Moving is often stressful and frustrating, but John Seggerman and his fellow agents want moving to become a positive experience for clients. The less prepared a client is, the more upset and confused he or she will be when moving day arrives. Seggerman Homes has provided key tips to keep the moving experience positive and avoid common mishaps.
Get to Know the Neighborhood
John Seggerman knows moving is less disconcerting when clients know where they’re going and what will be there. He recommends visiting the neighborhood in person if possible, as many times as clients’ schedules will allow. If in-person visits aren’t feasible, clients should vet the area online. “Our website contains information on everything from school districts to parks to family festivals,” Seggerman says. “Ask us about anything that interests you and we will find the information you need.” Whether or not the realtor is from Seggerman Homes, Seggerman also recommends keeping in close touch with realtors as well as mortgage professionals, contractors, and other people that may be needed during the move.
When clients move, many of them become tempted to change the whole house to suit their tastes. It’s better to set priorities. Once new homeowners unpack and settle, they should deal with anything that needs immediate attention. This includes plumbing, electrical, computer, and telephone issues. If clients have children, childproofing is a must especially for toddlers and preschoolers. Leave the new paint job, the floor replacement, and the furniture restorations for later unless they present safety issues.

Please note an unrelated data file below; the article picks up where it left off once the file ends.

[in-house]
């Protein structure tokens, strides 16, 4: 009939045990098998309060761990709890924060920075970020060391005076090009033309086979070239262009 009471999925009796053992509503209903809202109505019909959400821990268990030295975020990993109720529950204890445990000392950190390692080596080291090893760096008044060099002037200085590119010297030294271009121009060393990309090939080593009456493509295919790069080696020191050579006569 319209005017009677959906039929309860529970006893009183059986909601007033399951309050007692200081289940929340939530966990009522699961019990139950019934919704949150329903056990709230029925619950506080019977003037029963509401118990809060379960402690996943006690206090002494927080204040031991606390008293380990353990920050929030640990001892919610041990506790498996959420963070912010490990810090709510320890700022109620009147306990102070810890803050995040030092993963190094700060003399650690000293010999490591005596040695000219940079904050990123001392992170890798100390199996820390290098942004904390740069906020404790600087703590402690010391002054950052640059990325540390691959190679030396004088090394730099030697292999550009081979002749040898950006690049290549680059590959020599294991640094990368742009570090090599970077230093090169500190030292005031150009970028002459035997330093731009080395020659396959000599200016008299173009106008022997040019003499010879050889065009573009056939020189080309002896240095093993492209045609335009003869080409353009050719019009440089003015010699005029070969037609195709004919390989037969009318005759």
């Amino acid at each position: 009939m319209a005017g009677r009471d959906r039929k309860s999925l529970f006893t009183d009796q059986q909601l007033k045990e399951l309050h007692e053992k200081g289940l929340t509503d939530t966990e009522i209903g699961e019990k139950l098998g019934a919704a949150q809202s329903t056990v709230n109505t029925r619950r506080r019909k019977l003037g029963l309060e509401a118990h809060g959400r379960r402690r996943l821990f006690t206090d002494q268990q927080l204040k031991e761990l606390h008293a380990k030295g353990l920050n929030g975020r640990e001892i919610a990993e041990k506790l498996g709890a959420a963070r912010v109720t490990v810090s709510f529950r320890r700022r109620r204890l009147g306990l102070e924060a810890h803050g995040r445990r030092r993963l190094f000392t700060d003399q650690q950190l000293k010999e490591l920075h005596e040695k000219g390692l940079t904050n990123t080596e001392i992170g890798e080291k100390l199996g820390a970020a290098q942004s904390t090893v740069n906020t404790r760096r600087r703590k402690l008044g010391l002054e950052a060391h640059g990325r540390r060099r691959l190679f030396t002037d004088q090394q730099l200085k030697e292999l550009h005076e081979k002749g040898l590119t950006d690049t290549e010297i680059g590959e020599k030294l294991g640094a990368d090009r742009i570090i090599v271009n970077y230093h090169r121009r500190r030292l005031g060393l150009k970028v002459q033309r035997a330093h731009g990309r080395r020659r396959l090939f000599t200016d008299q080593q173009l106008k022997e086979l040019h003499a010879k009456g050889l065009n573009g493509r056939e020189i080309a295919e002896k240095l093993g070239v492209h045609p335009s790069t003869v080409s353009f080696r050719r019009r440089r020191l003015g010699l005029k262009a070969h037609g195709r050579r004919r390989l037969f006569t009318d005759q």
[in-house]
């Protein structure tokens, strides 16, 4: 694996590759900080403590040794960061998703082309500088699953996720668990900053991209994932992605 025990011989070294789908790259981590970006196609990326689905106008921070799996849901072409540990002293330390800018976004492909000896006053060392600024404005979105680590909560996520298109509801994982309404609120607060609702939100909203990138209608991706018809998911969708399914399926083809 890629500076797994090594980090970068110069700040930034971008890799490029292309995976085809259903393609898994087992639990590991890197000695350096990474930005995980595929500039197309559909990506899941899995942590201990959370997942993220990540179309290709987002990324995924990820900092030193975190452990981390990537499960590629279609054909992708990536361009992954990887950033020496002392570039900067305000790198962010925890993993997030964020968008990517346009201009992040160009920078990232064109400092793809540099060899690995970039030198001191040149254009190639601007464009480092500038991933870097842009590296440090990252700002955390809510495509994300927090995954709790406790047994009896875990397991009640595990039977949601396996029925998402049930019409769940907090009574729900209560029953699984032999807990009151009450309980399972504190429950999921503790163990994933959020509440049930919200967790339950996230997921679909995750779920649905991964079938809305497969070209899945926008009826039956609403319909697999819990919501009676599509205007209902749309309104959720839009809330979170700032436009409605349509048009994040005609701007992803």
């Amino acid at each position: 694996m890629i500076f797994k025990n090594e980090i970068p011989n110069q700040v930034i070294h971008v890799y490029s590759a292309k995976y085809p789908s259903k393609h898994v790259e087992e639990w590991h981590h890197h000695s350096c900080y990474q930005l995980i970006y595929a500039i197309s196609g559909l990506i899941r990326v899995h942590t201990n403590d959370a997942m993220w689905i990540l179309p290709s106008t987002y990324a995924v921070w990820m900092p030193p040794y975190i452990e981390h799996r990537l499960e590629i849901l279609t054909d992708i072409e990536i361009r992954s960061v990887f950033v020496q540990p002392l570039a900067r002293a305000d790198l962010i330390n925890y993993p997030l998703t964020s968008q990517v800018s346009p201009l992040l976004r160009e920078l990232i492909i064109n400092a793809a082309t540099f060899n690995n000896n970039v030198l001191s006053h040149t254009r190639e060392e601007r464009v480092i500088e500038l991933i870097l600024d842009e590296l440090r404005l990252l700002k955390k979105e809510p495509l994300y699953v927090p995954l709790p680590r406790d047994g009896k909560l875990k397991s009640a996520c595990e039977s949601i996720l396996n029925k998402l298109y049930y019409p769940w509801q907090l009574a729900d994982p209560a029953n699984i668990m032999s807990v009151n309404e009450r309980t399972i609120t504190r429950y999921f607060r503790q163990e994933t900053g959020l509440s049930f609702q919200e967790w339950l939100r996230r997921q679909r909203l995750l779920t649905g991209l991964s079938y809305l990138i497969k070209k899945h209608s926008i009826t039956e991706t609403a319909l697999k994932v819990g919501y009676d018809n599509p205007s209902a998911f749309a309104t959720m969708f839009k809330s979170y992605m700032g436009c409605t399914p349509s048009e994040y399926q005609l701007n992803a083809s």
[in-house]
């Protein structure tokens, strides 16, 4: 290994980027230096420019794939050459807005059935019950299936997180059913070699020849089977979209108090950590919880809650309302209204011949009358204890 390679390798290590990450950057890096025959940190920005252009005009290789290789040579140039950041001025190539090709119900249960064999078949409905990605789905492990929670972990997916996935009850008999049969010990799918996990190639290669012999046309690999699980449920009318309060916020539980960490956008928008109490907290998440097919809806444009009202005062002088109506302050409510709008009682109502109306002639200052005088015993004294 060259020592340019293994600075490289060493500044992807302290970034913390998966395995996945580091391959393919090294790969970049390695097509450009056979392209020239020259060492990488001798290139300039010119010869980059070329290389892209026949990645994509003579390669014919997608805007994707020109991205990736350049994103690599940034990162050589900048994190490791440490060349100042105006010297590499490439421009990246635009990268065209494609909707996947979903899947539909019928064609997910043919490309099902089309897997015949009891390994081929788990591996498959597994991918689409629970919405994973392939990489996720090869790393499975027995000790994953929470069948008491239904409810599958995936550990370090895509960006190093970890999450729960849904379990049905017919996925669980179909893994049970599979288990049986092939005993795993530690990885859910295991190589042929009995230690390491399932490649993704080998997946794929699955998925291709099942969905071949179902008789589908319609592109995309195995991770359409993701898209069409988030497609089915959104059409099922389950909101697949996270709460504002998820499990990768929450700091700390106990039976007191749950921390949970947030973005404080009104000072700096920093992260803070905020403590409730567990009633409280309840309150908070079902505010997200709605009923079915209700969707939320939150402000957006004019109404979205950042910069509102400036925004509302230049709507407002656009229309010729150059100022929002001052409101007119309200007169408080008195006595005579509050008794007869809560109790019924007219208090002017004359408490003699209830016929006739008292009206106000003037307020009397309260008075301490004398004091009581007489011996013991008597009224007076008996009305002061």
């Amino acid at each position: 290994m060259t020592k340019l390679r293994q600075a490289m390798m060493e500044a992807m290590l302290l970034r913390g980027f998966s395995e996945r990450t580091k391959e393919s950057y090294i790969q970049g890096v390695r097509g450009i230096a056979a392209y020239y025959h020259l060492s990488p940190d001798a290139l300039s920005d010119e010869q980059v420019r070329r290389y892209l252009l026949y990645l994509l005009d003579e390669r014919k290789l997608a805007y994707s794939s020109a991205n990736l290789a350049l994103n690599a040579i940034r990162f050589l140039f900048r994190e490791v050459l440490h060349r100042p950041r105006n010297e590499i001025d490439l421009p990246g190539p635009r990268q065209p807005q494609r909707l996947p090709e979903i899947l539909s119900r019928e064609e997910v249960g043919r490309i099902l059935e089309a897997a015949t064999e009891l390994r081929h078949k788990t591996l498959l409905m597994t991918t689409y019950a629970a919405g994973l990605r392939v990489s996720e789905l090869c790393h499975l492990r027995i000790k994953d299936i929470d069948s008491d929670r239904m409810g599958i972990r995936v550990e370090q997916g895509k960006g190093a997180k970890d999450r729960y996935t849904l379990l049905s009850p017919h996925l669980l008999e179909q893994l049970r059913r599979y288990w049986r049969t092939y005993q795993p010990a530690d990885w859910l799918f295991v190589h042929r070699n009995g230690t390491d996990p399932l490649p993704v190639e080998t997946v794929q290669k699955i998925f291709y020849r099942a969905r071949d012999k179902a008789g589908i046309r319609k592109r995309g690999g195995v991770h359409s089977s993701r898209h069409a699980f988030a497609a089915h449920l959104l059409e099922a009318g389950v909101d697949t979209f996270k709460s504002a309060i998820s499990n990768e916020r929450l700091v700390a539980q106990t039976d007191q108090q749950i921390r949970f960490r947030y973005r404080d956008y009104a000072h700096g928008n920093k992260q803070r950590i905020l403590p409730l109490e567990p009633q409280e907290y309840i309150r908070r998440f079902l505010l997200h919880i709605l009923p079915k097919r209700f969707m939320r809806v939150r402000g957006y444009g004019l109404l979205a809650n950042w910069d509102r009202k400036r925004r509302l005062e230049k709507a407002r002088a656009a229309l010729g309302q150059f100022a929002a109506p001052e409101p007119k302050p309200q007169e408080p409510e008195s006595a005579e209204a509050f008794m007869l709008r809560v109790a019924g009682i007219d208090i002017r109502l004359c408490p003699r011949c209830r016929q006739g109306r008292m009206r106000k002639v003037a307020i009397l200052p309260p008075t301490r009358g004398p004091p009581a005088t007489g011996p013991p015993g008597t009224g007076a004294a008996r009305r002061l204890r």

Work With the Movers
Too many homebuyers consider movers, contractors, and other home professionals a nuisance – people that will damage or misplace possessions or try to do work they would rather complete themselves. Seggerman Homes urges clients to treat these people with respect. Tell them what is needed early on, before the move if possible. Ask contractors and inspectors for honest assessments – can insect removal or window treatments be done at home or should professionals help? Then listen to their recommendations and be as receptive as possible.
Find the Fun
Families get on each other’s nerves after days of unpacking and eating fast food. As charming as the new house may be, get out of it as much as possible. Find activities everyone can enjoy and seek out places or events that cater to specific family members’ interests. If Mom is a bookworm, she’ll need to know where the nearest chain store is. If the kids enjoy science, visit a local museum or aquarium. Athletic interests can be served with trips to local parks or calls to local leagues. Clients should plan special family outings before the move – perhaps a visit to a popular ice cream parlor or upcoming festival.